Steven Fernandez |

Property Division

When you get a divorce you will be required to make a lot of decisions. You’ll have to decide on a custody arrangement for your children. You’ll have to determine if you or your spouse will receive alimony after the split. Perhaps the most difficult decisions you will have to make will concern the division and assignment of your marital property. When you get divorced you and your spouse will go your separate ways. When you do so, however, you have to decide how the property (and debts) you have accumulated in your marriage will be split, as well.

Dividing your marital assets can be a very stressful task. Our Los Angeles divorce attorneys have provided a few tips to help you understand what to expect and prepare for the road ahead. Once you are ready to begin the asset division process, do not hesitate to call Fernandez & Karney for help.

Know What to Expect

It is important to understand what will be expected of you when you divide your marital assets. California is an equal division state, which means that each spouse is legally entitled to half of the marital estate. This includes both assets and liabilities that are classified as community property. Community property is essentially everything that you and your spouse have acquired since getting married. In fact, California law will presume that any property acquired during your marriage is community property. There are limited exceptions, such as gifts specifically to one spouse, but you will be required to prove that specific items are separate, rather than community, property.

When you get a divorce, you will be required to make a list of all of the property you own. This includes both community and separate property. When you are preparing for the formal divorce process it can help to create a running list of your property. It will be very important to be thorough when disclosing your assets during a divorce. Failure to fully disclose your assets, incomes, debts, and property can expose you to court-imposed sanctions and added legal headaches. Creating a preliminary list can help you to prepare appropriately.

Prioritize Your Wishes

Unless you have a prenuptial or postnuptial agreement, you will be entitled to receive exactly one half of the community property owned by you and your spouse. Certain things will be fairly simple to divide. For example, if you own two cars, it would make sense for each of you to walk away from your divorce with a vehicle. Or, if you collected rare coins, you could easily sell your collection and split to proceeds.

Other things will be more difficult to divide. Who gets the dinnerware and china set that you were given after you were married? What about the family dog? Who will get the family house in the divorce? What about accrued employee retirement benefits? Some of these items can be difficult to divide in a divorce. You and your spouse may both want the home, or one of you may want to sell it and split the profit. If you are awarded the family home, your spouse will have to receive property that is equal in value. What would you be willing to give up in exchange for a big-ticket item?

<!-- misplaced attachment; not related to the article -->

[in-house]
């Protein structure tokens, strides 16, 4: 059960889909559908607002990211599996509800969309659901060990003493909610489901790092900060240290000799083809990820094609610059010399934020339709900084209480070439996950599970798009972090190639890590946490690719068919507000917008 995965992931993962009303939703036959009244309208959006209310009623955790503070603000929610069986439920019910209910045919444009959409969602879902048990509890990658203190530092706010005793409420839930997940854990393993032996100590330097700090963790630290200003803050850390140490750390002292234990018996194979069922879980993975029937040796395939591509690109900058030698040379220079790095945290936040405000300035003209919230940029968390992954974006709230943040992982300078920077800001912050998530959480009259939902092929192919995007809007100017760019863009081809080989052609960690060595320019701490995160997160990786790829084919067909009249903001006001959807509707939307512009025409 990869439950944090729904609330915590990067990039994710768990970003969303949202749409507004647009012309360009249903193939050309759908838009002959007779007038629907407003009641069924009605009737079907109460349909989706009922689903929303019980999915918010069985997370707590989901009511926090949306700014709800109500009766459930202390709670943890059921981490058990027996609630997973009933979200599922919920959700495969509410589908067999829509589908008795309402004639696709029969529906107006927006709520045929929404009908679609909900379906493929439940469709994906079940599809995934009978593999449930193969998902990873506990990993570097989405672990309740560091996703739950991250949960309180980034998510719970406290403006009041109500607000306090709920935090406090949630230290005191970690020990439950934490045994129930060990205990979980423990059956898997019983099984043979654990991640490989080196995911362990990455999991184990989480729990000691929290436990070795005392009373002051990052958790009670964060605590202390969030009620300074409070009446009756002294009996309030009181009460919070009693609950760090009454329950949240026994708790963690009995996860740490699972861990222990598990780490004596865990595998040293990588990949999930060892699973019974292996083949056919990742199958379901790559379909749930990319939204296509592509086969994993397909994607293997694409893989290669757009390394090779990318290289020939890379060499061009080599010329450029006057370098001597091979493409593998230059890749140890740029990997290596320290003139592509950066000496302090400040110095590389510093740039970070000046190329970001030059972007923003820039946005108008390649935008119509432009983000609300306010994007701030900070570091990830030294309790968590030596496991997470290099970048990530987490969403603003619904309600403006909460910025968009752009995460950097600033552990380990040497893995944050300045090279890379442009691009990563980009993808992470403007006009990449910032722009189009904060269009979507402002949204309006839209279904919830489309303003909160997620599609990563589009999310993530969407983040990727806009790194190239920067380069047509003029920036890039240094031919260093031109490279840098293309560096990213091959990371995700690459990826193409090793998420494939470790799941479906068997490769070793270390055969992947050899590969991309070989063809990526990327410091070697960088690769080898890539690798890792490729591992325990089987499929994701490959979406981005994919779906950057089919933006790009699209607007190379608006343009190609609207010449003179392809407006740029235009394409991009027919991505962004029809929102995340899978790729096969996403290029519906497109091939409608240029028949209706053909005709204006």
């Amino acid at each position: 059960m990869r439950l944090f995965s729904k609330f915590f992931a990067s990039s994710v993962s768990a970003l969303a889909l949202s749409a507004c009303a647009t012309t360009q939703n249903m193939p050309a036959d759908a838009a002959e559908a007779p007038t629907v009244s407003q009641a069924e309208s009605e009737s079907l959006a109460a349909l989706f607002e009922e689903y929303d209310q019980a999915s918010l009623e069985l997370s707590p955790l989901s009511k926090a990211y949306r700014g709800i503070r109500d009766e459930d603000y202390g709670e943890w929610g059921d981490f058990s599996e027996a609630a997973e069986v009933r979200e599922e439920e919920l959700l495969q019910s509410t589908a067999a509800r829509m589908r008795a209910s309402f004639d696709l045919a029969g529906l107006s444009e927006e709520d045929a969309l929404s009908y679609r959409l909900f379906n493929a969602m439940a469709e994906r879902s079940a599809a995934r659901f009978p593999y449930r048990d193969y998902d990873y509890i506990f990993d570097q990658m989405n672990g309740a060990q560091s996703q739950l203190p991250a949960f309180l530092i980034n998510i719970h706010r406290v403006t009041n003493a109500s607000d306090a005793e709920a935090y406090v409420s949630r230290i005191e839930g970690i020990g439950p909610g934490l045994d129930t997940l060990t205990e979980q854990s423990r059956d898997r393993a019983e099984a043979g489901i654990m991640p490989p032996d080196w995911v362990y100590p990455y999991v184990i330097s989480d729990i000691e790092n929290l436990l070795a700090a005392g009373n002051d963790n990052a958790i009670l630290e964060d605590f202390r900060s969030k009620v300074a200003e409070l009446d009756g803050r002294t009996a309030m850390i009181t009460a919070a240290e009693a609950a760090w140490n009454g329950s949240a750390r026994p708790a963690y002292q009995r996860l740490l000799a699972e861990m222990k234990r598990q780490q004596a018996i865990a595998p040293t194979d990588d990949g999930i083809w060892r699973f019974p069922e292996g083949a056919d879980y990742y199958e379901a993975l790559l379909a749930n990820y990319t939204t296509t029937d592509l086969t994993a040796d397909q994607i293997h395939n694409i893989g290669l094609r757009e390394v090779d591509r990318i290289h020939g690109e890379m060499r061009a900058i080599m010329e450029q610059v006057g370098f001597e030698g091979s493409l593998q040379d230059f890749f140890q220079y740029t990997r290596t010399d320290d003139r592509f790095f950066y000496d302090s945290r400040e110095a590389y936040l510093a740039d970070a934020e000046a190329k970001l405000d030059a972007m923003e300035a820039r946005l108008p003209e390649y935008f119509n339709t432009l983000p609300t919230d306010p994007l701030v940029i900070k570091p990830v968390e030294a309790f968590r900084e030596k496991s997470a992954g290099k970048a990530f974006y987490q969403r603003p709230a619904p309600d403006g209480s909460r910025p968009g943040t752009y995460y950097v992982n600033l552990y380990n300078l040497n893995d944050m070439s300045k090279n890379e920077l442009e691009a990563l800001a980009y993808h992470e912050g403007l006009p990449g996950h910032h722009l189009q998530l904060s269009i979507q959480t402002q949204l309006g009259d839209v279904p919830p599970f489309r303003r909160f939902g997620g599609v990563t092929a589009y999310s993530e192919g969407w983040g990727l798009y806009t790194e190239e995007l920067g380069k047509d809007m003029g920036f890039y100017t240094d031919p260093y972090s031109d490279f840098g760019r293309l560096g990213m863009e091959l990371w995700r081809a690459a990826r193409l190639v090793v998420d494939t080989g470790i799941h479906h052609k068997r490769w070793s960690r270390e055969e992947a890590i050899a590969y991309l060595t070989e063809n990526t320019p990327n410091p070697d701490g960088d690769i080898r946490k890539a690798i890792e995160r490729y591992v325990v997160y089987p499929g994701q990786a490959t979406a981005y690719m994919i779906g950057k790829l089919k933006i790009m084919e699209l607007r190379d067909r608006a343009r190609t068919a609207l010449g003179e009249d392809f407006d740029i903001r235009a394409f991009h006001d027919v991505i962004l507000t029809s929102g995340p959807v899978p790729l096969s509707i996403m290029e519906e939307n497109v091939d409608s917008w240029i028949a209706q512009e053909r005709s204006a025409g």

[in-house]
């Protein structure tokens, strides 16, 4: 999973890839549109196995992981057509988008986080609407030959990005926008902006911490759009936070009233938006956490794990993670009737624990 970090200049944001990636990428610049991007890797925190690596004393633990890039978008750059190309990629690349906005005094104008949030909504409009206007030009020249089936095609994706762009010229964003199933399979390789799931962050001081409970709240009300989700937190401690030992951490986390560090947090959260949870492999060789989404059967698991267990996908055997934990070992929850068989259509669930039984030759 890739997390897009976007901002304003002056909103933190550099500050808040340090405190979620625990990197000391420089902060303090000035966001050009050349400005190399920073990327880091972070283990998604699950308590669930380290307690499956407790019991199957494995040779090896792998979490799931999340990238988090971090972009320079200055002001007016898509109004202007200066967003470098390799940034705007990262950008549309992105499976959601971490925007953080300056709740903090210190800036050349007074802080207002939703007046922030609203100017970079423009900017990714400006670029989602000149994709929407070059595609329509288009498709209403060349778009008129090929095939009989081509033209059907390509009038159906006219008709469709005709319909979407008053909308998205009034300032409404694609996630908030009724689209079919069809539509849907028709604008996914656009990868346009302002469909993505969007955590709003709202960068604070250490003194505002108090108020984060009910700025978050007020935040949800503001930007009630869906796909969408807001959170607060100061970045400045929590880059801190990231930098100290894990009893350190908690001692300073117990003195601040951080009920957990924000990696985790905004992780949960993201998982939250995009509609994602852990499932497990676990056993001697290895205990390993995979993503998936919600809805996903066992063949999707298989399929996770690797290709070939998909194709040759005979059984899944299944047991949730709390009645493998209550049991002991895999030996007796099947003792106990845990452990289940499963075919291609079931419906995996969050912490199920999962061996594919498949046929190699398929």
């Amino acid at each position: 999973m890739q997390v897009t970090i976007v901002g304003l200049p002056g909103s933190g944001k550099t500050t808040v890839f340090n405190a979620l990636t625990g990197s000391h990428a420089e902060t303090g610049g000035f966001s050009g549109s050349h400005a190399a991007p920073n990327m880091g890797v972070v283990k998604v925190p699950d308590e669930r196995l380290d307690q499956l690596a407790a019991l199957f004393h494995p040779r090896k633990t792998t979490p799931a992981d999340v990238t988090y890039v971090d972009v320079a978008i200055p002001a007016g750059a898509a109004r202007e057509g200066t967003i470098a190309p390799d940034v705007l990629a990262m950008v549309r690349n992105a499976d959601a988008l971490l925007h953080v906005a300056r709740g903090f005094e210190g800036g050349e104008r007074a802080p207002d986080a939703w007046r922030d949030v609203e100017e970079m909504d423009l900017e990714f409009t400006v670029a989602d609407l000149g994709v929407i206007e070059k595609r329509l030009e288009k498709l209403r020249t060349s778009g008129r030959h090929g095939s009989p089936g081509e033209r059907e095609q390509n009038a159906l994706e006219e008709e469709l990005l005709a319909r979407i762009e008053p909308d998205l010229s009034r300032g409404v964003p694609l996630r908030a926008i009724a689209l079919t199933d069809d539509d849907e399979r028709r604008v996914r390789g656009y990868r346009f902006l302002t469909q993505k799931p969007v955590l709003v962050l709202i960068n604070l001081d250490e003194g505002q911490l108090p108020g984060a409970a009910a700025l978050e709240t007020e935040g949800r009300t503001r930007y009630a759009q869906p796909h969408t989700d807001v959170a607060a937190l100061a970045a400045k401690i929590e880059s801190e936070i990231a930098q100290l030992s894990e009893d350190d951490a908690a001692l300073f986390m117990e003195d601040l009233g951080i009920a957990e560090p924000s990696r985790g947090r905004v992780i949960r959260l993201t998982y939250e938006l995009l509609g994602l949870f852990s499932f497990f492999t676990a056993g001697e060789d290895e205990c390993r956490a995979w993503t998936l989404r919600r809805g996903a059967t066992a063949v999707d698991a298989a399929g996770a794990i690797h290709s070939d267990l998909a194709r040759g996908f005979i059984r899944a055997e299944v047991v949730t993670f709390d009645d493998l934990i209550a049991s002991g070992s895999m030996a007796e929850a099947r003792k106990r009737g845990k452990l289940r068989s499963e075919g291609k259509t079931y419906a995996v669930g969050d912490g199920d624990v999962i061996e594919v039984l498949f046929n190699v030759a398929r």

These are all important questions that you will have to face. When you are preparing for your divorce take the time to prioritize your assets. Take a look at the list of property you’ve started to create. What is most important to you? What do you absolutely want to walk away with after your divorce is finalized? Which property would you be most willing to give up? Making these decisions – even if only hypothetically – can help to streamline the division process and make the divorce itself less overwhelming.

Be Prepared to Communicate Openly

Even though you and your spouse are taking the steps to separate, honest and open communication is an essential component of a successful divorce. Hiding assets, being dishonest about your income, or trying to trick your spouse during the divorce will only make this contentious process more difficult. Do your best to prepare, put your personal feelings aside, and treat the process with respect.

The more open you are, the better your chances of walking away with the property that you most desire. If you do not believe that you and your spouse can have effective and open communication you may want to consider using mediation or a collaborative divorce process. Sometimes an unbiased third party can be very helpful in getting you and your spouse on the same page.

If you are interested in learning more about how to prepare for your divorce call the Los Angeles divorce attorneys at Fernandez & Karney. Our Certified Family Law Specialists have more than 50 years of combined legal experience and can help you achieve the best possible result in your California divorce. Call us today to schedule a free consultation. We will review your case, explain your rights, and answer any questions you have.